Eligibility How Is It Determined?
As you sit at the IEP Table, the Team is discussing your child and the school says that your child needs to be evaluated and then the Team will meet to discuss his/her “eligibility.” Then, if your child is eligible, an IEP will be written and special education and related services will begin. For me, that was almost a “given” as our daughter is legally blind. Sounded simple, but that’s not always the case.
I didn’t understand the IDEA (Individuals with Disabilities Education Act) law, so I did not understand the need for evaluations and eligibility in the school setting. Only after speaking with the IEP Coach from the (then) parent training center (Central FL Parent Center) did I have that “a-ha” moment”! Your child may have a “medical” diagnosis but he/ she will need to be evaluated in all areas in the school setting (a medical diagnosis is not needed for evaluations for special ed services). The evaluations done by the school/district will help the IEP Team decide if your child is eligible for special education & related services and decide what your child needs educationally.1 Under IDEA, parents are included in the IEP Team that decides a child’s eligibility for special education services.2
The district must use a variety of assessment tools and strategies to gather relevant functional, developmental, and academic information about your child that may assist in determining whether the child is a child with a disability and the educational needs of the child. This will include parental input. There are two questions to answer:
– Does your son or daughter have a disability?
– Does your child “by reason thereof, need special education and related services”?3
According to IDEA, the disability must affect the child’s educational performance. The challenge of eligibility comes down to a question of whether the child has a disability that fits in one of IDEA’s 13 categories and whether that disability affects how the child does in school. That is to say, the disability must cause the child to need special education and related services.4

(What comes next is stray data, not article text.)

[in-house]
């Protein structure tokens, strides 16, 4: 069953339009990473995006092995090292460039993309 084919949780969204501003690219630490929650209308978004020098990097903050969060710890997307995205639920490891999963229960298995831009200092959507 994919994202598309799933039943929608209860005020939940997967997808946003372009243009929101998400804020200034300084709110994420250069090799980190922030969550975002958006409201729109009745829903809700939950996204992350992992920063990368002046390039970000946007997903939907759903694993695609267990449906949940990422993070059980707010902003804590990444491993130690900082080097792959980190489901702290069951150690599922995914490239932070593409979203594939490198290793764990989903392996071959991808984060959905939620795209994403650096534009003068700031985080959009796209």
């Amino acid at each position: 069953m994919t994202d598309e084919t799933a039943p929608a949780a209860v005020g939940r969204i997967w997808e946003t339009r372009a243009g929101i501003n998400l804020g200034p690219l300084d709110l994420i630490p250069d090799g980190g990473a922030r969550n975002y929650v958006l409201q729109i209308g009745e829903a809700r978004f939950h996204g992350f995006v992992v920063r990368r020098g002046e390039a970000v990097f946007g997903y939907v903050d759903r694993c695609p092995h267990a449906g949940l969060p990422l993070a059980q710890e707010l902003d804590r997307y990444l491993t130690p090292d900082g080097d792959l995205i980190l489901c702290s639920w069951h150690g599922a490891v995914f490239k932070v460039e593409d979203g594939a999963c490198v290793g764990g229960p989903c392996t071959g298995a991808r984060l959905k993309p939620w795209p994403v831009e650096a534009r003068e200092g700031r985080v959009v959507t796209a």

If the Team decides that your child is NOT eligible under the IDEA law, they must provide parents this in writing and explain why your child has been found “not eligible.” You must also be given information about what you can do if you disagree with this decision.5 Your child might be eligible for a 504 Plan. Under Section 504, FAPE (Free Appropriate Public Education) consists of the provision of regular or special education and related aids and services designed to meet the student’s individual educational needs as adequately as the needs of nondisabled students are met.6
Lots of technical jargon ….. so what exactly does this mean for your child? Your child will need to be evaluated through various instruments/methods by the school. The whole IEP Team needs to agree to the evaluations and to what evaluations are to be performed. Parents should also be interviewed – not only info on your pregnancy and your child’s history to date, but also for your input regarding your concerns for your child. Parents can request a copy of each evaluation report so that you can review them prior to the meeting. The team will discuss each evaluation and answer the 2 questions above (does your child have a disability under one of the 13 IDEA categories? Does your child need special education & related services?). Your child’s strengths and weaknesses will be also reviewed as well as how he/she “compares” to their nondisabled peers. This is necessary to see what your child will need with his/her disability in their LRE (Least Restrictive Environment), which is generally the general education class. The full IEP Team must agree about eligibility and the category your child qualifies under. The IEP must be developed and written, and parents must sign consent within 30 days.7 If your child is not eligible for special education, he/ she may qualify for a 504 Plan.
The bottom line is that you are your child’s advocate and must speak for your child. Ask questions if you don’t understand what is being discussed at the meetings … come with an advocate … write your concerns/ questions down and bring your “documentation” to the meeting … follow up if items are not being provided from the IEP … You know your child best and must be proactive so that they will receive the Free Appropriate Public Education they are entitled to under the law!
Doreen Franklin is a Wellness Educator with Young Living Essential Oils and a Special Education Advocate. Doreen & her husband adopted two daughters; both are special needs. Doreen homeschooled her older daughter (who has ADHD).
FREE DOWNLOAD: Pre- IEP Worksheet
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This post originally appeared on our May/June 2018 Magazine